I’m being hard on Heinlein precisely because he was the best writer the genre ever produced, which makes his failure here all the harder to forgive. If we judge science fiction’s treatment of women by the extent to which they’re allowed to affect the stories in which they appear, then none of the central figures in Astounding pass even that rudimentary test. On the whole, in fact, science fiction has done better when its women are openly allowed to be sinister. Belle in The Door into Summer, my favorite Heinlein novel, isn’t exactly a positive role model, but as a femme fatale—much of the first half of the book reads oddly like James M. Cain—she’s twice as interesting as the usual pneumatic secretary with a genius IQ whom Heinlein submits for our approval. As far as other writers go, A.E. van Vogt, whose background was in confession stories, is surprisingly good with women, especially when they’re a little menacing. And then there’s Jack Williamson, who was so much better at female villains than at heroines that it became a running joke among his friends. (You can see this most clearly in his masterpiece, “The Legion of Time,” which amounts to a Betty and Veronica story told on a cosmic scale.) In a letter to John W. Campbell, Heinlein writes:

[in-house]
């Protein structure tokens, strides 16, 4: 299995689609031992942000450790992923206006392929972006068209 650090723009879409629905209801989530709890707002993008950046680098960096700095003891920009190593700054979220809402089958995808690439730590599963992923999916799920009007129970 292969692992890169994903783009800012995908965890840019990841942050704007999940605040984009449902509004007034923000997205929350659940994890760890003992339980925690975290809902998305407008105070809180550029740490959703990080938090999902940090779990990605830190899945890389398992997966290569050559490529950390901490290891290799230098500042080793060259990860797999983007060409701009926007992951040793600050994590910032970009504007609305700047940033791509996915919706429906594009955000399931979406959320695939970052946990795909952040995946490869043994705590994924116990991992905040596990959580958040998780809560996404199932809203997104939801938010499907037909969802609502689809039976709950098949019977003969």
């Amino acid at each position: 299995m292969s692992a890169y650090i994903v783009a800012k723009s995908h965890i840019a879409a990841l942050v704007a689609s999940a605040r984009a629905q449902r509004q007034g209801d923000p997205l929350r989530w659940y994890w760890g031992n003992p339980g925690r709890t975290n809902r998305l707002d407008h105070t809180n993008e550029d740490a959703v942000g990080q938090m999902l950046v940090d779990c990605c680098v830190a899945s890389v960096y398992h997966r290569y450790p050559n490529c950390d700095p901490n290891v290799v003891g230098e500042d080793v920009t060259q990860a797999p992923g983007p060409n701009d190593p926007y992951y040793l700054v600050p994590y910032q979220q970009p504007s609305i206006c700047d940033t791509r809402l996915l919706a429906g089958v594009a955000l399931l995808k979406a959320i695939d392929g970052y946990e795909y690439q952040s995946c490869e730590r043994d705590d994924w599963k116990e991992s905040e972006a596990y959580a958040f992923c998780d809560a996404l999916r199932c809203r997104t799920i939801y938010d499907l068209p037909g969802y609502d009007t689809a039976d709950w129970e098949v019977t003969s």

At a recent gathering of the Mañana Literary Society, [Cleve] Cartmill and [Anthony Boucher]…were trying to determine why Jack’s sinister female characters were so solid and convincing and his heroine-like females so cardboard. Someone suggested that it was because Jack was really afraid of women. Jack considered this and said that he thought it might be true. “I may have a subconscious conviction,” avers Jack, “that vaginas are equipped with teeth.”
It’s tempting to blame much of this on the historical circumstances in which pulp science fiction emerged: Hugo Gernsback’s Amazing came out of a community of electronic hobbyists that consisted mostly of young white men, and the fan groups that emerged followed suit. As you see in even a cursory glance at the letters columns from that period, girls were regarded with active suspicion. (Asimov sarcastically observes that there must be “at least twenty” female science fiction fans.) It certainly wasn’t an environment in which most women felt welcome, and it became a cycle that fed on itself, with writers unable to see the contrary examples that were right in front of their faces. Ray Bradbury was mentored by the likes of Catherine Moore and Leslyn Heinlein, but in The Martian Chronicles, he blows much of his goodwill whenever he has to talk about women. There’s the punchline in “The Silent Towns,” for example, in which the last man on Mars goes in search of the last woman, only to be dismayed to find that she’s dumpy and unattractive. And there’s the unforgivable line about the early days of settlement of Mars: “Everyone knew who the first women would be.” It’s a massive blind spot that reminds me of the androids in Westworld, who can’t see anything that conflicts with their programming. Given the times in which they lived, you could argue that it’s unreasonable to wish that these writers had done better. But these were the men we trusted to tell us about the future. If they can’t be held to the highest possible standard, then who can?